ciroccoj: (granola)
Well, not easy, exactly; today involved, among other things, biking 10k to the Rideau Canal Festival, and then biking back, this time a longer but prettier route, so we figure about 23k in all. Thank god for general health and fitness. Thank god for older kids. I have to work to keep up with them these days.

Festival was fun. Got to see wool spinning, look at pretty things, learn about biodiversity, vegetarianism/veganism, hemp, raw pie contests, and recycled-inner-tube wallets, sampled yummy food, bought a pretty organic cotton t-shirt, watched slow food being made (took a while, surprise!), and got to listen to Elizabeth May, leader of the Green Party of Canada. That last was why Chris had originally wanted to go. We figured we'd take the boys to the talk and not be too upset if it really wasn't their thing and they wanted to leave - it's all open-air anyway. To our surprise, they were very excited, sat through her entire presentation, and stayed for question period at the end. Who knew.

Daniel's was the first question she took. To paraphrase: "You said we've got all the knowledge we need to fight climate change, and we just need to get people to change their minds and decide to use it. How can we do that?"

She said quite a bit here, but the take-home message was Show Examples. Eg, people say we can't possibly cut our emissions without going broke; show them countries (like Denmark) and companies (like Dupont and Dow) that have done so. Show environmental programs that have worked.

Justin's question was one of the last ones she took: "Do you think the polar bears are going to die out?"

Hard to tell, but they should be OK if we can change what we're doing. She pointed him to a couple of websites he could access - cute moment where she asked, "So when you go back to school in September - does your school have internet access?"

"He's home schooled," I said.

She smiled. "Oh! Oh, that's why... yeah, that explains that," she said, and I don't know what it explained but could probably take a few guesses ;)

They were both so thrilled to meet her, and to talk to her for a bit afterwards. She apologized to Daniel for having called him "young lady" when she took his question. Apparently, her brother had long hair too, as a kid. Cool.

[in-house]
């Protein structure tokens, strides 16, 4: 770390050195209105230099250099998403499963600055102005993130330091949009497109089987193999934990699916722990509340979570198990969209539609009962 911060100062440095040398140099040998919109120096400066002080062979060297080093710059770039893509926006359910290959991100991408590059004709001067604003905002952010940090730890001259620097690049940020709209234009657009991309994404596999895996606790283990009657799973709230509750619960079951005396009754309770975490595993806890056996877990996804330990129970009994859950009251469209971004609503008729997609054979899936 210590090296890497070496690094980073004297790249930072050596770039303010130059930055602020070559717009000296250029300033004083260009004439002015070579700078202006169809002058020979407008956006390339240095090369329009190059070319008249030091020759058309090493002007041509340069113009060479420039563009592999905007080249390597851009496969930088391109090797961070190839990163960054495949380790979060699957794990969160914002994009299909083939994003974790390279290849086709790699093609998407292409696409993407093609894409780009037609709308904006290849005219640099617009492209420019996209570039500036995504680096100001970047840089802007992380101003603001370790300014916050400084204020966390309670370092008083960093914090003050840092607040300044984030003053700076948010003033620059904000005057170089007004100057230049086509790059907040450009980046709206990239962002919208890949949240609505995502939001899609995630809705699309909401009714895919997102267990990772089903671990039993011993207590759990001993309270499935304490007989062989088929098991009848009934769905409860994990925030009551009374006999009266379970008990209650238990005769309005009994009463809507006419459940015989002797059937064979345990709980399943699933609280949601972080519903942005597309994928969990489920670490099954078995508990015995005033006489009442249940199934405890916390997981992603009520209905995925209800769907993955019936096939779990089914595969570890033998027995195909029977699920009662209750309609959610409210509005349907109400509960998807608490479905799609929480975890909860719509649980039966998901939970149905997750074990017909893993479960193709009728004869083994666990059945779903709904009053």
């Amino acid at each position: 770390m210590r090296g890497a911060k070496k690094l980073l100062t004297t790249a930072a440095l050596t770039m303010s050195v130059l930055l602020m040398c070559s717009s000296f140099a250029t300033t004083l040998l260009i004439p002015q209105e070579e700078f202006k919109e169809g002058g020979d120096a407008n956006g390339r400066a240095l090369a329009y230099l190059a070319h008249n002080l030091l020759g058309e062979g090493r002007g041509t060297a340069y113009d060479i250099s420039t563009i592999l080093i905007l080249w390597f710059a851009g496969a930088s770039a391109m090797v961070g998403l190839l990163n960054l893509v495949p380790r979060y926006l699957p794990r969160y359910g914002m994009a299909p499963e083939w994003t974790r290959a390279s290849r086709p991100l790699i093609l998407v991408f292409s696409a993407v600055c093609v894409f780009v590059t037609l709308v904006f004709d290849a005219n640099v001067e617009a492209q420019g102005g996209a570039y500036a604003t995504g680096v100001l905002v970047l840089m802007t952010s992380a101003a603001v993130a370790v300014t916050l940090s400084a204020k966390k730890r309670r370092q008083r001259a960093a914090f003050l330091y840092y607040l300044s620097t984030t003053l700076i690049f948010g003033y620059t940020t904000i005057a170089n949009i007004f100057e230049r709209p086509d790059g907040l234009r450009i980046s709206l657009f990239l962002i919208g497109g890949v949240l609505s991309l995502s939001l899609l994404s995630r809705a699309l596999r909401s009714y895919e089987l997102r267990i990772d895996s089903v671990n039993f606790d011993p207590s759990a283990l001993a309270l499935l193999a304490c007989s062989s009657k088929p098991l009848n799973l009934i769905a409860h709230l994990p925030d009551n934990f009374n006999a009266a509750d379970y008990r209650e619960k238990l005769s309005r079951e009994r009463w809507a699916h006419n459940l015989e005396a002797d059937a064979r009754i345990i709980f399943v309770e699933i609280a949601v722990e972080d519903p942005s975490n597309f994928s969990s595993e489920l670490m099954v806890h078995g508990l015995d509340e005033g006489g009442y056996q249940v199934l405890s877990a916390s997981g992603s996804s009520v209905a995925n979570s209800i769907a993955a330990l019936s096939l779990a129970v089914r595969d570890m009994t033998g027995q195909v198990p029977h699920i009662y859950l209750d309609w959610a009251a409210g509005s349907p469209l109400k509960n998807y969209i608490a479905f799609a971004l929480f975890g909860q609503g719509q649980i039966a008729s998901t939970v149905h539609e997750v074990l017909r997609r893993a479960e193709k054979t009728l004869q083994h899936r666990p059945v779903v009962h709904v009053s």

Biked home by the canal, got locally grown, barely-in-season corn on the cob on the way, which we then ate for dinner. Wow, how environmentally virtuous are we?


...of course we accompanied the corn with non-organic beef, probably from the American midwest or from the Alberta Tar Sands Factory Farm, but shhhh, don't tell anybody that part ;)
ciroccoj: (Default)
Here's a snippet from one of my readings for today, that talks a bit about what we were commenting on re. the whole "why keep constantly being reminded of blood guilt", and what about moving forward:


... contemporary jurisprudence not only borrows from colonial justifications developed and maintained during Canada's overtly colonial period, but actually sanctions, affirms and strengthens this colonial conceptual framework. Given this result, one cannot say that the colonial narrative survives as a matter of jurisprudential inertia, as if, for example, the Court were struggling to deal with limits imposed by such common law notions as stare decisis. In employing -- and strengthening -- the same justificatory framework developed in Canada's dark colonial history, the Court has to consciously decide to speak from a colonial perspective as it goes about writing new chapters in what is essentially an ongoing -- and deepening -- colonial narrative. The Court has had to think about the principles that served to justify the takings and injustices of the past, and they have to consciously accept that these principles will continue to drive the law in a certain direction today. The Court has to consciously act as a modern day agent of colonization.

- A Colonial Reading Of Recent Jurisprudence: R. v. Sparrow (1990), Delgamuukw v. British Columbia (1997) and Haida Nation v. British Columbia (Minister of Forests) (2004), by Gordon Christie.



...mind you, I've got load of much better quotes and sources than this, but this one was in e-format already; much easier to cut & post ;)

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